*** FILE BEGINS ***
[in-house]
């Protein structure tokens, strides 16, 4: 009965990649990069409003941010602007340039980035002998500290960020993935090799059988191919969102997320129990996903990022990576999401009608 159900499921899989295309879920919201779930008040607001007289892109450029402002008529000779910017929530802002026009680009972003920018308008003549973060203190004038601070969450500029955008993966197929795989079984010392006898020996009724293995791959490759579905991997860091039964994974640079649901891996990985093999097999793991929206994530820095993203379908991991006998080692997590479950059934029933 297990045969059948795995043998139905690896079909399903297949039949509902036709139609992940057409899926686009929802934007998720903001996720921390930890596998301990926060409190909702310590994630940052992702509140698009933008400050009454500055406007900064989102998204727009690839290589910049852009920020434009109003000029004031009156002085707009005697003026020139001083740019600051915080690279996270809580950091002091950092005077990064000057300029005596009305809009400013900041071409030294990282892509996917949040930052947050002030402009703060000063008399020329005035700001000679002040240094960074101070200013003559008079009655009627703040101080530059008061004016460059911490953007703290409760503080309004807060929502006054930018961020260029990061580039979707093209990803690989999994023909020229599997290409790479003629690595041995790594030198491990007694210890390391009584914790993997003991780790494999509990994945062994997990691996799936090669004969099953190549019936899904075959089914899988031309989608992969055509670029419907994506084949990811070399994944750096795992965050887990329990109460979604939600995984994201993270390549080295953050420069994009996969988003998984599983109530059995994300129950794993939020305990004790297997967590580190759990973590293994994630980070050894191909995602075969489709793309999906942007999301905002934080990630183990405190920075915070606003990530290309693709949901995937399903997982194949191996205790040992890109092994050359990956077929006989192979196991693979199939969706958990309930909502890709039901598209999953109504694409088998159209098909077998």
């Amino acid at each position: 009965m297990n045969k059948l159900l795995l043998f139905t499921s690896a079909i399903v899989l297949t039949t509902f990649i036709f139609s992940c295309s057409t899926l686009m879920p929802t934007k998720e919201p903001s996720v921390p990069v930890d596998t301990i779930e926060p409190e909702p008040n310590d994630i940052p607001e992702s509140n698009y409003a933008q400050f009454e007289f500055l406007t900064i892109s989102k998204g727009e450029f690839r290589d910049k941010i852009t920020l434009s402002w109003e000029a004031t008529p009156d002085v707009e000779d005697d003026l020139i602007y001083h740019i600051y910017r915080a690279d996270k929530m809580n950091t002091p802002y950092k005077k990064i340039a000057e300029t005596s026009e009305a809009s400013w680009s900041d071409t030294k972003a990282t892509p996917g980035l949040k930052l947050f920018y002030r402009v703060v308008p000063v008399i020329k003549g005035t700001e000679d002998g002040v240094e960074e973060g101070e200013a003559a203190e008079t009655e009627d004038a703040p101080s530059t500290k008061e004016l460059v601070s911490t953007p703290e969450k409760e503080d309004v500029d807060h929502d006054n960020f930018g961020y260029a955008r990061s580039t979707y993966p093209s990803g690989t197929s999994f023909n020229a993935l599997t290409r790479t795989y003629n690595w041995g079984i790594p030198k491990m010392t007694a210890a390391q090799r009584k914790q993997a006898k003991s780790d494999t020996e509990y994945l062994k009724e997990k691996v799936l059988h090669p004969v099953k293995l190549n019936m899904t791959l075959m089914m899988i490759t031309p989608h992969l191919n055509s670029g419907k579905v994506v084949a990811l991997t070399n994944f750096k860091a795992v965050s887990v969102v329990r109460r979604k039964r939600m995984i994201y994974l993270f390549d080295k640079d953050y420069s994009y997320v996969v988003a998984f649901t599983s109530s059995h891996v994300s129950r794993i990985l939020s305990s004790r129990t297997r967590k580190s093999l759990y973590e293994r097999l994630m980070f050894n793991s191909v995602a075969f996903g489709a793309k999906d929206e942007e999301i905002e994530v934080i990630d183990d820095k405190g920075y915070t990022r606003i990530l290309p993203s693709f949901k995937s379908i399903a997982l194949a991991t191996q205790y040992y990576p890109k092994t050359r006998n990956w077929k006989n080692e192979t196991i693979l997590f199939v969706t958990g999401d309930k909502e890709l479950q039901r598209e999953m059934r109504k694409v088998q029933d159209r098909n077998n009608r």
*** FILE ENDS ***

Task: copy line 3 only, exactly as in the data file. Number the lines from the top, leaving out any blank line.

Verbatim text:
């Amino acid at each position: 009965m297990n045969k059948l159900l795995l043998f139905t499921s690896a079909i399903v899989l297949t039949t509902f990649i036709f139609s992940c295309s057409t899926l686009m879920p929802t934007k998720e919201p903001s996720v921390p990069v930890d596998t301990i779930e926060p409190e909702p008040n310590d994630i940052p607001e992702s509140n698009y409003a933008q400050f009454e007289f500055l406007t900064i892109s989102k998204g727009e450029f690839r290589d910049k941010i852009t920020l434009s402002w109003e000029a004031t008529p009156d002085v707009e000779d005697d003026l020139i602007y001083h740019i600051y910017r915080a690279d996270k929530m809580n950091t002091p802002y950092k005077k990064i340039a000057e300029t005596s026009e009305a809009s400013w680009s900041d071409t030294k972003a990282t892509p996917g980035l949040k930052l947050f920018y002030r402009v703060v308008p000063v008399i020329k003549g005035t700001e000679d002998g002040v240094e960074e973060g101070e200013a003559a203190e008079t009655e009627d004038a703040p101080s530059t500290k008061e004016l460059v601070s911490t953007p703290e969450k409760e503080d309004v500029d807060h929502d006054n960020f930018g961020y260029a955008r990061s580039t979707y993966p093209s990803g690989t197929s999994f023909n020229a993935l599997t290409r790479t795989y003629n690595w041995g079984i790594p030198k491990m010392t007694a210890a390391q090799r009584k914790q993997a006898k003991s780790d494999t020996e509990y994945l062994k009724e997990k691996v799936l059988h090669p004969v099953k293995l190549n019936m899904t791959l075959m089914m899988i490759t031309p989608h992969l191919n055509s670029g419907k579905v994506v084949a990811l991997t070399n994944f750096k860091a795992v965050s887990v969102v329990r109460r979604k039964r939600m995984i994201y994974l993270f390549d080295k640079d953050y420069s994009y997320v996969v988003a998984f649901t599983s109530s059995h891996v994300s129950r794993i990985l939020s305990s004790r129990t297997r967590k580190s093999l759990y973590e293994r097999l994630m980070f050894n793991s191909v995602a075969f996903g489709a793309k999906d929206e942007e999301i905002e994530v934080i990630d183990d820095k405190g920075y915070t990022r606003i990530l290309p993203s693709f949901k995937s379908i399903a997982l194949a991991t191996q205790y040992y990576p890109k092994t050359r006998n990956w077929k006989n080692e192979t196991i693979l997590f199939v969706t958990g999401d309930k909502e890709l479950q039901r598209e999953m059934r109504k694409v088998q029933d159209r098909n077998n009608r």